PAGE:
TDSB students helping Haitian students go to school

At-risk youth at Toronto District Secondary School stand taller thanks to their fundraising initiatives

News Jun 24, 2012 by Cynthia Reason Etobicoke Guardian

Some of Toronto's highest-risk students have banded together to help 850 of the world's most at-risk kids do what they used to take for granted - go to school everyday.

For more than a year, the five students in Serena Bufalino's Toronto District Secondary School class, located on the site of Thistletown Regional Centre in north Etobicoke, have held every imaginable fundraiser to build a school for the children of Canaan, Haiti.

"When I explained what was happening in Haiti, as soon as the kids heard that there are kids in the world that actually want to go to school but can't, they couldn't believe it," Bufalino said. "And they said to me, 'Ms. B, we need to do something to help them.'"

A year and 17 bake sales, samosa sales, penny drives, garage sales, movie days, and barbecue fundraisers later, the Haiti School Building Project has seen students from Bufalino's class and 15 others in the Toronto District School Board's Section 23 classrooms - a program for high-risk students with intensive care and treatment needs that cannot be met in a regular classroom - raise more than $23,000 towards the construction of a three-level, 850-pupil school in Canaan for elementary, high school and adult learners.

Related Content

Canaan, a small city in Haiti located 12 km north of the capital of Port-au-Prince, was devastated as a result of the 2010 earthquake - its schools, like so many of its ramshackle buildings, reduced to rubble. Even more than two years later, thousands of displaced Haitians continue to live in tent structures in Canaan, struggling to survive without consistent access to water, food or electricity.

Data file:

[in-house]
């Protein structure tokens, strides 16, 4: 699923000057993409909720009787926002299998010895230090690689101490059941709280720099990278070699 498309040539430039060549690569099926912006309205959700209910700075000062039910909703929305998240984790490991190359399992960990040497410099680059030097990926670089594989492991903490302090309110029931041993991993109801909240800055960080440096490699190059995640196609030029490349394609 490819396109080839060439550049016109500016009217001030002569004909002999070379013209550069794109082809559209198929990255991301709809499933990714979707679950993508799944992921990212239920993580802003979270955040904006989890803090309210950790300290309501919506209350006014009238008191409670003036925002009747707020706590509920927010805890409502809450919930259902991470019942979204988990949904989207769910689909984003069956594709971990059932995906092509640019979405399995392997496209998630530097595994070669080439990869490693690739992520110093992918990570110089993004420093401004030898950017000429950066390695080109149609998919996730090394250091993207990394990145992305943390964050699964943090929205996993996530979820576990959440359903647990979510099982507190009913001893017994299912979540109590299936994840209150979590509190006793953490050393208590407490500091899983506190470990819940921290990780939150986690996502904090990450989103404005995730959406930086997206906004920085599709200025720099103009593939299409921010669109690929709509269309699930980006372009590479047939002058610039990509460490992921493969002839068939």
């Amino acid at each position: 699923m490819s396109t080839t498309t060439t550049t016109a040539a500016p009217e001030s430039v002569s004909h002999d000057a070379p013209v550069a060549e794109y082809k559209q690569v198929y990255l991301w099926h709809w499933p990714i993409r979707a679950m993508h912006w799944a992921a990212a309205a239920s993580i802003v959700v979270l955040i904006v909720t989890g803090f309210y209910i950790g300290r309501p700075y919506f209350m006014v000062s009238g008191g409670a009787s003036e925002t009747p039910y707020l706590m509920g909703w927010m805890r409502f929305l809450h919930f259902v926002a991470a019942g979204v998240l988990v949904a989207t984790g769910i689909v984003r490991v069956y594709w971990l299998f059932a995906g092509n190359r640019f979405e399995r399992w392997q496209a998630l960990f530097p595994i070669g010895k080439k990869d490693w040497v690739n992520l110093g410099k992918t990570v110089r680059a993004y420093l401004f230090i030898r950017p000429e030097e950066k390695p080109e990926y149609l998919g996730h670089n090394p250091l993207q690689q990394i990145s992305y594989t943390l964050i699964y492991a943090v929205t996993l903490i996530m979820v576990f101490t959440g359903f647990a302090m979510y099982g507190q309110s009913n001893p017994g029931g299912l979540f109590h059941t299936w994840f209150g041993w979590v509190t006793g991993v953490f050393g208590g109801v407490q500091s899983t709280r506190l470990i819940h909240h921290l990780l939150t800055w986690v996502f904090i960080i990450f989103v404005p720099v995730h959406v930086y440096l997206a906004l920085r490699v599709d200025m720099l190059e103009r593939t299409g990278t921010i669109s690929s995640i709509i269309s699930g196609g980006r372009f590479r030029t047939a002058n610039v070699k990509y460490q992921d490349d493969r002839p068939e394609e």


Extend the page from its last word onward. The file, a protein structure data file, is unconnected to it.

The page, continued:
With assistance from the Third World Awareness organization, which is run by retired Toronto teacher/principal John Callaghan, Bufalino has now travelled to Canaan twice on behalf of her students in order to arrange the construction process of the new school.

"We hired six local men and they have been doing everything - and mainly with just their hands and a couple of shovels. It's unbelievable what they've accomplished," she said, noting that, so far, the foundation for the school has been built, and work will soon begin on the brickwork for the first level of the school. "It's going to be a massive school, but we're just beginning. We're going to keep plugging away - as the money comes in, we'll bring it down there and work on the site, then come back here and continue the fundraising."

To complete the school, Bufalino added, will cost about $150,000 - a towering figure her students aren't intimidated by in the least.

"You should see them - they're high-fiving each other every day. They're, like, 'look at us! We are heroes! We're awesome! We're amazing!' And we're talking about a group of kids who, at the beginning of the school year, had their heads down and barely spoke," Bufalino said of the 'dramatic' impact the project has had on her students. "Now every day it's been positive growth. They stand taller and their spirits are pumped because people are starting to pay attention to them and the good work they've been doing."

While there is not yet a completion date set for Canaan's TDSB sister school, 53 orphans have been able to kick-start their education with the help of Bufalino and her students. On her last trip to Haiti a few weeks ago, Bufalino met with an organization that runs a hospital in the village and arranged to use a portion of their building as a temporary classroom for the orphans.

"So we've got the 53 kids, we purchased their uniforms, and now everyday they're going to school," Bufalino said, noting she and her students frequently get sent pictures and videos of the learning that is taking place because of what they started.

Seeing how their hard work has paid off for the kids of Haiti, she added, has done wonders for her students' self-esteem: "The kids feel like heroes for the first time in their lives. And when they feel really good like that, it just snowballed to them doing their school work and just feeling like they're actually wanted and useful. It's been amazing."